“The social impact is embedded in the business model; if the weavers thrive, then Yellow Leaf Hammocks will be able to thrive as a business too,” notes Kiva social enterprise investment manager Catalina Torres Perez. “As a result, there is no risk of mission drift.”
Back then, the concept of “impact investing” was still fairly new, and Yellow Leaf Hammocks entered into an experimental partnership with Kiva that extended a $20,000 line of credit to grow the company.
“The experimental partnership did two things,” says Rachel. “One, it gave us a ton of validation that we were on the right track. And it also allowed us to guarantee income for the initial group of women who started the program with us.”
The partnership with Kiva has evolved over the years to allow Yellow Leaf Hammocks to employ more and more weavers, through loans that allow them to purchase their weaving supplies for a year. The company acts as a lending partner, adhering to Kiva’s monitoring requirements and allowing for flexible repayment periods, so the weavers can sell their hammocks to help them repay their loan.
"[The weavers] determine what they want their salary to be and then we help them decide if that cadence of hammock production fits their lifestyle.”
“Unlike other partners, Yellow Leaf Hammocks doesn’t charge interest rates to weavers,” explains Catalina.
“Kiva’s zero percent interest rate capital is transferred to the weavers at a zero percent cost, and the company assumes the costs attached to managing Kiva’s credit line.”
The autonomy and agency of its employees are tantamount to the company’s founders. Full-time weavers produce between five and ten hammocks a month, choosing when and how much they want to work.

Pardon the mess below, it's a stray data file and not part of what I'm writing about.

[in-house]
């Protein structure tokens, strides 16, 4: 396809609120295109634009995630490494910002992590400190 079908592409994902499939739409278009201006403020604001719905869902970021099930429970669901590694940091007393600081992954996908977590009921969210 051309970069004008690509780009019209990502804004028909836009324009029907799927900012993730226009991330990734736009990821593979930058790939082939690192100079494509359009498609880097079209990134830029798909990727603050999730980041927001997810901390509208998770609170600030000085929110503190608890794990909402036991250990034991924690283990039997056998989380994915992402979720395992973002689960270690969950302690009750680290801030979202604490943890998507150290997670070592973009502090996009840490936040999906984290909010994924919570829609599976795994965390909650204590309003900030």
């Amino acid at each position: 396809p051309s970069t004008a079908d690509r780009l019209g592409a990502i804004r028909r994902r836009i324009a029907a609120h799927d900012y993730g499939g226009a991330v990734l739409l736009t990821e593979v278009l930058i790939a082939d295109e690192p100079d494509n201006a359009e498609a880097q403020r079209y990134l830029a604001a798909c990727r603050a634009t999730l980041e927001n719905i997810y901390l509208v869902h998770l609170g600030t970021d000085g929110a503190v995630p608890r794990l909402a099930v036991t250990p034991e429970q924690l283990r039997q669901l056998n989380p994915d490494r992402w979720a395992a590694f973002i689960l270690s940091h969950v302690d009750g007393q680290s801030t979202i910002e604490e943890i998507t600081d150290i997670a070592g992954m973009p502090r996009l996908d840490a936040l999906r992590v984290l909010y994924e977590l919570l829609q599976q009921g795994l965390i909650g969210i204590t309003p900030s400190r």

“We do a consultation with them before the Kiva loans are posted to talk to them about what they want for the coming year,” says Rachel. “They determine what they want their salary to be and then we help them decide if that cadence of hammock production fits their lifestyle.”
The formula has enabled Yellow Leaf Hammocks to expand training and employment to two other communities, the Hmong and Thai River people, and the Thai government has pledged funds for a more formal training program.
Most of the Yellow Leaf Hammock weavers are women, and the company website shows them talking and laughing in the shade at their looms, their children playing at their feet. While the Mlabri language is still on the UNESCO Endangered Languages list, their population is growing. Joe and Rachel marvel at how many children have grown taller than their parents due to increased nutrition and access to food.
“Our Theory of Change is that the best way to bring a family out of poverty is to give a mom a good job,” admonishes Rachel, adding that husbands often end up assisting their wives by helping them prepare yarn or other tasks.
“The goal is that we enable the family to have enough time in the day and enough breathing room that they can figure out something else to pursue.”
Inspiring a generation of entrepreneurs
As demand for their hammocks increases and allows their workforce to expand, Joe and Rachel have widened their lens for customer experience.
“For the last ten years, we’ve been focusing on selling woven hammocks, and it was difficult without having a way to hang it,” says Joe, alluding to a new line of straps, hooks and other accessories coming later this year. “So the immediate focus right now is on creating design-driven, innovative solutions for people to bring hammocks into their lives.”
The enterprising millennials also hope to inspire others to envision business models that make an impact.
“I think in our generation at least, people spend a lot of time worrying about the meaning of their life and whether they’re doing enough,” muses Rachel.
“My dream is that we could help recruit entrepreneurs to do something like what we’re doing and use Kiva as the seed money.”
While they remain committed to their mission and the Thai communities that both benefit from it and make it possible, the relaxation power couple also tries to swing in their own hammocks as much as they can.
As Rachel reminds gently, “We all need time to recharge.”